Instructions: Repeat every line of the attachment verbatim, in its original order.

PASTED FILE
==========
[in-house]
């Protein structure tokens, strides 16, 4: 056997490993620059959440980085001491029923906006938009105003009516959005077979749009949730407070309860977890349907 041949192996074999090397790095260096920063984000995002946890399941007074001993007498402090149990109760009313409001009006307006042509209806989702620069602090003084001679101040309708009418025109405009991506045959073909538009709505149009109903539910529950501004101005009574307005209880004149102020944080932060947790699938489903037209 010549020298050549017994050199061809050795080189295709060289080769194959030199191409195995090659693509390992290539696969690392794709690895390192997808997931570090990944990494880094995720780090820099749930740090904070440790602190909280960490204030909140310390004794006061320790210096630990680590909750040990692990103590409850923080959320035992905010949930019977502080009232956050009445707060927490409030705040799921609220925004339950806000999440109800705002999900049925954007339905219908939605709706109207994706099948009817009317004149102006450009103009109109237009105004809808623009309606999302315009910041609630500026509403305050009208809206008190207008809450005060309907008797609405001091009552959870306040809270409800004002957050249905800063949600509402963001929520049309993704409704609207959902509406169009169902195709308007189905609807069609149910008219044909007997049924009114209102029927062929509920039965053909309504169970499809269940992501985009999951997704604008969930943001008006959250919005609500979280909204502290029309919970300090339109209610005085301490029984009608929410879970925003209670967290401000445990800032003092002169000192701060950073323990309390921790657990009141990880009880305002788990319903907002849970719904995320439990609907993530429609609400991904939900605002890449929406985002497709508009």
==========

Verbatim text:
[in-house]
């Protein structure tokens, strides 16, 4: 056997490993620059959440980085001491029923906006938009105003009516959005077979749009949730407070309860977890349907 041949192996074999090397790095260096920063984000995002946890399941007074001993007498402090149990109760009313409001009006307006042509209806989702620069602090003084001679101040309708009418025109405009991506045959073909538009709505149009109903539910529950501004101005009574307005209880004149102020944080932060947790699938489903037209 010549020298050549017994050199061809050795080189295709060289080769194959030199191409195995090659693509390992290539696969690392794709690895390192997808997931570090990944990494880094995720780090820099749930740090904070440790602190909280960490204030909140310390004794006061320790210096630990680590909750040990692990103590409850923080959320035992905010949930019977502080009232956050009445707060927490409030705040799921609220925004339950806000999440109800705002999900049925954007339905219908939605709706109207994706099948009817009317004149102006450009103009109109237009105004809808623009309606999302315009910041609630500026509403305050009208809206008190207008809450005060309907008797609405001091009552959870306040809270409800004002957050249905800063949600509402963001929520049309993704409704609207959902509406169009169902195709308007189905609807069609149910008219044909007997049924009114209102029927062929509920039965053909309504169970499809269940992501985009999951997704604008969930943001008006959250919005609500979280909204502290029309919970300090339109209610005085301490029984009608929410879970925003209670967290401000445990800032003092002169000192701060950073323990309390921790657990009141990880009880305002788990319903907002849970719904995320439990609907993530429609609400991904939900605002890449929406985002497709508009």